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THE SIG DAK SYSTEM

My PD was issued conventional DA/SA Sig 226s & 228s in 9mm in 1988. In the fall of 2004 we transitioned to the DAK Sigs in .40 in the 226 and 229.

At that time Sig was offering a great trade-in deal. We got the DAK guns with night sights for about $125 plus the trade in of the old guns. (officers had the option to buy their old guns if they wanted and a few guys (including the recently retired) did so)

We weren't sure which trigger mode to get but some email correspondence with my mentor and advisor John Farnam convinced me that the DAK system was the way to go. (www.defense-training.com) (or directly at [email protected].)

The DAK trigger is unusual in that there are TWO sear set points. The closer reset point is about 8 lbs of pull, and the far sear set point is about 6.5 lbs of pull. It's hard to explain, but easier to understand once you have an example to shoot or at least dry fire a little. Apparently, one of the design parameters for SIG was to have a "second strike" capability in case of a misfire. I'm not sure if that's crucial or not, but it was something they considered when Herr Kellerman designed the new trigger system.

After some experimentation, we put factory "short" triggers in all the guns to reduce the length of pull between the backstrap and the face of the trigger, thus giving the user a little more leverage. I have big hands and long fingers and still I shot better with a short trigger. (I read someplace that all the DAK Sigs that DHS ordered had short triggers, but I don't know that for a fact)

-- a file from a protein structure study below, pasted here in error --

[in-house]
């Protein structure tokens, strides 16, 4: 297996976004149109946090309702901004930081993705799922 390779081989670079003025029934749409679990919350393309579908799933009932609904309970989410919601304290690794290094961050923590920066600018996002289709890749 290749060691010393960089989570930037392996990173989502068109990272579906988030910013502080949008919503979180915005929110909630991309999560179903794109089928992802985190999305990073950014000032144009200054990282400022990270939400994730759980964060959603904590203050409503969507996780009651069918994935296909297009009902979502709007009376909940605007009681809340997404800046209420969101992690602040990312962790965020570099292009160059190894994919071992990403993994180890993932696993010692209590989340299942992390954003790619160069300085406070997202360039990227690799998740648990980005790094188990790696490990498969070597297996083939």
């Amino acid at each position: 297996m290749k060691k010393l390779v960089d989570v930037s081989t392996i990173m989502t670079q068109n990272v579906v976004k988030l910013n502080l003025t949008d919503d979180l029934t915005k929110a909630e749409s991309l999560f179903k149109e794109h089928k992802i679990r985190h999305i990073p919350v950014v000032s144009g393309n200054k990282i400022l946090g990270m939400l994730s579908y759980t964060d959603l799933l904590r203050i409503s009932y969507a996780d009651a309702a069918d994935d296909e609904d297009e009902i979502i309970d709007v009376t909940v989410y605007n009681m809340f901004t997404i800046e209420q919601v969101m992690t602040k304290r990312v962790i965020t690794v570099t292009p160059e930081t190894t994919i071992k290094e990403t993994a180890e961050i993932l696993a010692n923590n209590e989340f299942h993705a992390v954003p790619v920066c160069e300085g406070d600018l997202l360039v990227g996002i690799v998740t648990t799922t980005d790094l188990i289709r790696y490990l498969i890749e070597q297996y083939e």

When shooting, it works best FOR ME if I contact the face of the trigger with the pad of my finger. Some like contacting the face of the trigger with the crease of the first joint, like on a revolver. What option works best for you depends on the length of your fingers and your grip strength. When I shot the DAK with the crease of the first joint in contact with the trigger, I tended to pull shots high right.

I'd like the DAK better if the trigger stroke was shorter. The trigger stroke is light but L-O-N-G.

If you or your PD adopts the DAK Sig, get the Sig 239-DAK authorized as an option for shooters with smaller hands. The reach to the trigger with the DAK is long for every shot, and if you have females with small hands, their scores will go DOWN with the DAK, unless you get them a gun with a thinner grip.

I've had a number of my officers REALLY mad at me since we made the switch -- they were used to that short/light sear reset in SA mode and haven't practiced enough to get used to the DAK.

I shoot IPSC and IDPA matches at the local level once in a while, and I found that with the DAK Sig I had to downshift about half a gear to manage the long trigger stroke and still get accurate hits. (And I'm not that fast to begin with . . . being smooth & accurate is my game, rather than speed)

All in all, as an instructor I guess I'm SLIGHTLY more comfortable with my PD having self-decocking guns. Once in a while the mildly baffled/inexperienced shooter will reholster or move with the traditional DA/SA gun still cocked, and if they do that in a simple shooting exercise on the square range, they're much more likely to do it under stress. Having a self-decocking gun precludes this as a possibility.
 
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